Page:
Looking through the lens and context of Race:  

“The Journey from racism to anti-racism must happen on many levels, (individual, institutional, community, and organizational). The easiest place to start is with personal action.  We are called on to act even when we are uncertain, afraid, not fully informed, and uncomfortable. Consider and reflect on this infographic that illustrates how anti-racism progresses from fear, to learning, to growth.  The key is taking personal action.” A high-resolution PDF of the figure can be downloaded here.

Anti-Racist Diagram

Cultural Humility :

Whitesplaining ad - 6 ways Well-Intentioned People Whitesplain Racism (And Why They Need To Stop)

“There’s one strategy that will help you figure it all out: Approach racial justice conversations with humility.“

https://everydayfeminism.com/2016/02/how-people-whitesplain-racism/

Advocacy and Allyship

Steph and Una

Una Allen Carroll of Arkansas H&V shares her perspective in becoming a better advocate:

“The death of George Floyd is overt racism. It is easy to be outraged. The real fight is covert racism, the racism that allows the overt racism to exist.

  1. Families every day walk into clinicians’ offices adjusting themselves to not be whatever preconceived stereotype may be in this person’s mind. “Don’t be the angry black mother. Don’t be the ghetto black man.” Never allowed to focus on their child but trying to not fail their child by simply existing incorrectly.
  2. Families deal with uncomfortable jokes, and comments because this is the only clinician that takes my insurance/is within driving distance/has availability.
  3. Families are not told about opportunities or their goals are discouraged because of their race. Never knowing what they are missing.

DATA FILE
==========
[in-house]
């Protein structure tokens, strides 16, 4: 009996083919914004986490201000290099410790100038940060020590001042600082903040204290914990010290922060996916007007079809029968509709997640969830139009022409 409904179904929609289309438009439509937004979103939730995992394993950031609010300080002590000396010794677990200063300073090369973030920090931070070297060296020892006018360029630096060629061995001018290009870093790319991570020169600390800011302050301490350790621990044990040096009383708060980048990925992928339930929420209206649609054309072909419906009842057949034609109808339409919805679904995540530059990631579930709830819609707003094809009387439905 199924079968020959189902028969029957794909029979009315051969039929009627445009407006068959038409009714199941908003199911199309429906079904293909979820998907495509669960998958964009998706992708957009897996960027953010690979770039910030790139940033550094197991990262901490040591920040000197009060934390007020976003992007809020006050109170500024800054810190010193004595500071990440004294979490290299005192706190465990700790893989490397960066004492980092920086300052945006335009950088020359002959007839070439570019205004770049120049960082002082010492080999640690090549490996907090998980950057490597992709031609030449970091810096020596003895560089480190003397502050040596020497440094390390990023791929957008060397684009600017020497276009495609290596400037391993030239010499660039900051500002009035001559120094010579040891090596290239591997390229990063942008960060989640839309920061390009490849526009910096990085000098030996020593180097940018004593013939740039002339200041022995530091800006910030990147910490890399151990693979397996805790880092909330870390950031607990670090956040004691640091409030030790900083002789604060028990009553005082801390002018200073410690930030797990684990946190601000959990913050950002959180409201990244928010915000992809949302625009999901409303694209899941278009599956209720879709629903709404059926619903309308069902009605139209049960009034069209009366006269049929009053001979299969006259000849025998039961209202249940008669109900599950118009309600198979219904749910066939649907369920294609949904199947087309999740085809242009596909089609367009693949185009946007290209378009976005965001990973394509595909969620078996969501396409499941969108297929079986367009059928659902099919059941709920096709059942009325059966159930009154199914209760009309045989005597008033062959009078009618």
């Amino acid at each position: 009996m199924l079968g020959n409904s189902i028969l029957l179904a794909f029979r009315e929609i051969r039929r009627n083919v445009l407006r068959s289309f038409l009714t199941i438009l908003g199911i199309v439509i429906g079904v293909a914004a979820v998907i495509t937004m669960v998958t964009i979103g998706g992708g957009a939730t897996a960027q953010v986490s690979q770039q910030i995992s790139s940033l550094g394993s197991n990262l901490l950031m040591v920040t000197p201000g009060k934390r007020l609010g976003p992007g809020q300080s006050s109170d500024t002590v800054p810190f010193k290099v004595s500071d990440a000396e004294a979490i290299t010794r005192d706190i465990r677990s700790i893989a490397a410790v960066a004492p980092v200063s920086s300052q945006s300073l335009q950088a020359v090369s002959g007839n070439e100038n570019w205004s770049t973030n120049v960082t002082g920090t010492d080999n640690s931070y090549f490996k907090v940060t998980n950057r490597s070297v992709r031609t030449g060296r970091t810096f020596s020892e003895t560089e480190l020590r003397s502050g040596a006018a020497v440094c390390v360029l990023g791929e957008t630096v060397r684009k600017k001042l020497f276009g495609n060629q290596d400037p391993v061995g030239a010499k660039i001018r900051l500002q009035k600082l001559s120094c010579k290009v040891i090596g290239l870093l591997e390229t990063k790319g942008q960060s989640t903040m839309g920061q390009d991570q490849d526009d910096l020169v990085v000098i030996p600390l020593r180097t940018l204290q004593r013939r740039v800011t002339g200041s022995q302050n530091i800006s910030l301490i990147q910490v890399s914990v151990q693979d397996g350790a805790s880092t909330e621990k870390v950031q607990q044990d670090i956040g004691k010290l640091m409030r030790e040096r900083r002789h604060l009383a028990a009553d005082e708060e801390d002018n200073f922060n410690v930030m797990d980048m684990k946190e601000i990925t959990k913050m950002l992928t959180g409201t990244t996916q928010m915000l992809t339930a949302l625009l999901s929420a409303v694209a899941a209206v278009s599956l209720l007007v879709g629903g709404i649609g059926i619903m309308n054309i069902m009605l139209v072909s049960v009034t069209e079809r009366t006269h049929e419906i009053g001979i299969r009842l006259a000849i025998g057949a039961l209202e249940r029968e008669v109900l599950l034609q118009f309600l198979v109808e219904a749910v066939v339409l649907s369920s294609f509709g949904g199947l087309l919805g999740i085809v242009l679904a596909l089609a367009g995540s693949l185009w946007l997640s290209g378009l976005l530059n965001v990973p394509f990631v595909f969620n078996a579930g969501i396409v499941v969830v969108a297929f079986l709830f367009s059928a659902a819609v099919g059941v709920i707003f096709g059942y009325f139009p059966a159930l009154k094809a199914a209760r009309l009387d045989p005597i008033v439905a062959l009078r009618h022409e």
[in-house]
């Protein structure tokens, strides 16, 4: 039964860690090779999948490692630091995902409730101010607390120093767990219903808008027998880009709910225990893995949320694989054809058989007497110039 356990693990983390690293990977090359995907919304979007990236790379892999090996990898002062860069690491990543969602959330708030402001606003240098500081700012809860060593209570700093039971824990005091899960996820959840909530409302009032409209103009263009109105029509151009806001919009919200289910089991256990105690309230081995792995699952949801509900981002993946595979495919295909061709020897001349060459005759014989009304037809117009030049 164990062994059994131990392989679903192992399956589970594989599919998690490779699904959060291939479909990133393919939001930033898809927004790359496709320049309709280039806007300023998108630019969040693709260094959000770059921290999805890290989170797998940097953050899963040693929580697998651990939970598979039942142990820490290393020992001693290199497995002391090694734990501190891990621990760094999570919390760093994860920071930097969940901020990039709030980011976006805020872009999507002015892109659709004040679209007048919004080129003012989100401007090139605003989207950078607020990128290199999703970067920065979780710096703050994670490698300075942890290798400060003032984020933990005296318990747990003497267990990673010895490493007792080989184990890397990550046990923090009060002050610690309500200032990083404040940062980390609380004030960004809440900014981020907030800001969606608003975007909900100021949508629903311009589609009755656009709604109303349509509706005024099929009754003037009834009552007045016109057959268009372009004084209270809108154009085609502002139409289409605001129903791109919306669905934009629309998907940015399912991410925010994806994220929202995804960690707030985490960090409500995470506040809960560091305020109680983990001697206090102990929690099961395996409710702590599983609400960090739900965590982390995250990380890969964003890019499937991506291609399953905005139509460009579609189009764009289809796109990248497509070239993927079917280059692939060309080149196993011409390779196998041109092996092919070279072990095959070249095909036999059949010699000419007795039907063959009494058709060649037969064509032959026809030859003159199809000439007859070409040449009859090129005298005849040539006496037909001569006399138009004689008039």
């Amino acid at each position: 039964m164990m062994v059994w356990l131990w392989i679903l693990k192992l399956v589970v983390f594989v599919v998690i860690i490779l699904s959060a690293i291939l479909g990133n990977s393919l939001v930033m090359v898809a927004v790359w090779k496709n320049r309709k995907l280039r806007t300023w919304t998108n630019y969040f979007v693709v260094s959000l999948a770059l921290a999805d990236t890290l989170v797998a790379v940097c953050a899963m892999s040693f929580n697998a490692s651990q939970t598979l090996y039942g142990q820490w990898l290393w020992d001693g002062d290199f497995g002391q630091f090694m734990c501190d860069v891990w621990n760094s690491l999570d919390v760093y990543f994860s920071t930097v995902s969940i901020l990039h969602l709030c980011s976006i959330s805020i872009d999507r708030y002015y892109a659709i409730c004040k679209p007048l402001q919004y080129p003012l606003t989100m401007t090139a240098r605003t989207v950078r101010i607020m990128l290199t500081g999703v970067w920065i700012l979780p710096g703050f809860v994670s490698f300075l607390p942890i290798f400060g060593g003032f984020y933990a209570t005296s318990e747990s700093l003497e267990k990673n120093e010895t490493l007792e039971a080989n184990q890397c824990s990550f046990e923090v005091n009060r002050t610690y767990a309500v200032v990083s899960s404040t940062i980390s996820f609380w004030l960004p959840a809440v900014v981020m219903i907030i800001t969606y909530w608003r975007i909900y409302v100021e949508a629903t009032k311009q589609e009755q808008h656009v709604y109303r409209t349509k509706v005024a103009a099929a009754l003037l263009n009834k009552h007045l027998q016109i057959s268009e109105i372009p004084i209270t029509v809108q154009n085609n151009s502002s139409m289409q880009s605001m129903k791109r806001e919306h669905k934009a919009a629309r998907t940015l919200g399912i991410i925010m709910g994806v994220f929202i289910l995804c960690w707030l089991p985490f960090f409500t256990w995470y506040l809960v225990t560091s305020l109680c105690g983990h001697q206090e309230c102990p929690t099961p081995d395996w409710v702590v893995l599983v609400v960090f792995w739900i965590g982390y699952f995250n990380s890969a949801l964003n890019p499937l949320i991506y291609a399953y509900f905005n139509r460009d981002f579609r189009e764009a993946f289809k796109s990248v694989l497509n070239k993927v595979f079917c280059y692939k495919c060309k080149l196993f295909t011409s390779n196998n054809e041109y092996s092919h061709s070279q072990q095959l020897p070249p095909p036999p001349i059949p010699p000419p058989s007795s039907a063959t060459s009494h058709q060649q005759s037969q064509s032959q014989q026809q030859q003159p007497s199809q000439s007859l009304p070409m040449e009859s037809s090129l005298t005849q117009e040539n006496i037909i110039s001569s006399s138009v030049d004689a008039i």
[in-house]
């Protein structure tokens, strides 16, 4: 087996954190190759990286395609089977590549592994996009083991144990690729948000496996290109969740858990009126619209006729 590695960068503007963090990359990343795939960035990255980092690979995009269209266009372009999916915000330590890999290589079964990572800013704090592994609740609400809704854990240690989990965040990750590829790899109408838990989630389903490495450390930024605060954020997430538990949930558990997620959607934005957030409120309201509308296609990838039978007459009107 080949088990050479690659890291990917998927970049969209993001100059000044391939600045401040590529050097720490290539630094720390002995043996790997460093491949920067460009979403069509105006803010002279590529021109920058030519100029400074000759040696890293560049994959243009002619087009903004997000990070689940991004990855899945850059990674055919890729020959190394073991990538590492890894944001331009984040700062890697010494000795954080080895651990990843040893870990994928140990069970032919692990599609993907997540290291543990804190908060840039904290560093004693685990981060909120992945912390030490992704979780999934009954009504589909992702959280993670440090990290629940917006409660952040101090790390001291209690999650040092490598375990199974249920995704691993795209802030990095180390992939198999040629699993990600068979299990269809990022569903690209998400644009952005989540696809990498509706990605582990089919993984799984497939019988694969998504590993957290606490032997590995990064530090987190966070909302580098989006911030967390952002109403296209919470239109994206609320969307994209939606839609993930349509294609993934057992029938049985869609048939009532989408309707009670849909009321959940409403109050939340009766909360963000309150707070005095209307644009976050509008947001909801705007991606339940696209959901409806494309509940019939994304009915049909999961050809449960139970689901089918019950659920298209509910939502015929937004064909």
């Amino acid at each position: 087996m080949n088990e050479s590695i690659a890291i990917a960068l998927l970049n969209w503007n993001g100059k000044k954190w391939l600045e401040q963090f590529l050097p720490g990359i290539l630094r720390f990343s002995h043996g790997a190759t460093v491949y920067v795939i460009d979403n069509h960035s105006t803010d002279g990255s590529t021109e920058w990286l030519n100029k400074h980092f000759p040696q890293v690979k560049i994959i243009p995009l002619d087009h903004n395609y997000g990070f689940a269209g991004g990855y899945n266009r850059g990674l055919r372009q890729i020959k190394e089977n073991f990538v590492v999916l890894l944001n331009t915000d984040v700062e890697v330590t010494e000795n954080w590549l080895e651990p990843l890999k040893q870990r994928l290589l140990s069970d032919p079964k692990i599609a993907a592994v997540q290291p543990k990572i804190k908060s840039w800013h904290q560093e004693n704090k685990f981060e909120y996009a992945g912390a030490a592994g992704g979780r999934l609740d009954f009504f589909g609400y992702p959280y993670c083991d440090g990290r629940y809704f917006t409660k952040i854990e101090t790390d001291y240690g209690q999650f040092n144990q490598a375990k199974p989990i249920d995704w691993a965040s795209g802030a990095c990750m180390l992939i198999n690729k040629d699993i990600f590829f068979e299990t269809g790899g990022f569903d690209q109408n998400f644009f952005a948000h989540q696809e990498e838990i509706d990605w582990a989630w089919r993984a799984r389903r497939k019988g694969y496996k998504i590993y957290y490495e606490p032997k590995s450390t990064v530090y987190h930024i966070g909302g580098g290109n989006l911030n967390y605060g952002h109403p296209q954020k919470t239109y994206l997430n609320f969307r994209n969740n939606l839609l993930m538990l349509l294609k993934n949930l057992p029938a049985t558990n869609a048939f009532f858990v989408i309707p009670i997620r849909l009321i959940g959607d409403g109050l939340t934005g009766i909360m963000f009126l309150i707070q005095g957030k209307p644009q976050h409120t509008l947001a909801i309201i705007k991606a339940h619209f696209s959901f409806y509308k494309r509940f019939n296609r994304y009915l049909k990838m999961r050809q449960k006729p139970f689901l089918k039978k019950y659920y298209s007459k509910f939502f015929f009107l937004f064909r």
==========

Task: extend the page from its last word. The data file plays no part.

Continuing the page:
4. Hands & Voices needs to be prepared to respond when a family says “It’s not what they said, it’s how they said it.”

Being angry about the one dead black man is one thing, but we need to be prepared to work for the 100 black families being disenfranchised every single day. We cannot call ourselves advocates if we can’t do this.”

Resources:

“When black people are in pain, white people just join book clubs” by Tre Johnson (10 minutes)

“Allyship (and Accomplice): The What Why and How” by Michelle Kim (8 minute read)

“103 Things White People Can Do for Racial Justice” by Corinne Shutack: 

Experiencing Different:
Biographies, Non-Fiction Novels, Personal Narratives

A few children’s books to get you started:

What can YOU do?

We are working on providing resources for our Chapters boards...
stay tuned for a call to action!

We want to find ways to better support our diverse community.  If you have any suggestions, comments, resources that touch on outreach to our Underserved Populations (referring to race, ethnicity, disability, gender, sexual orientation, family structure, and socioeconomic status)  or would like to be involved please reach out to Diversity@handsandvoices.org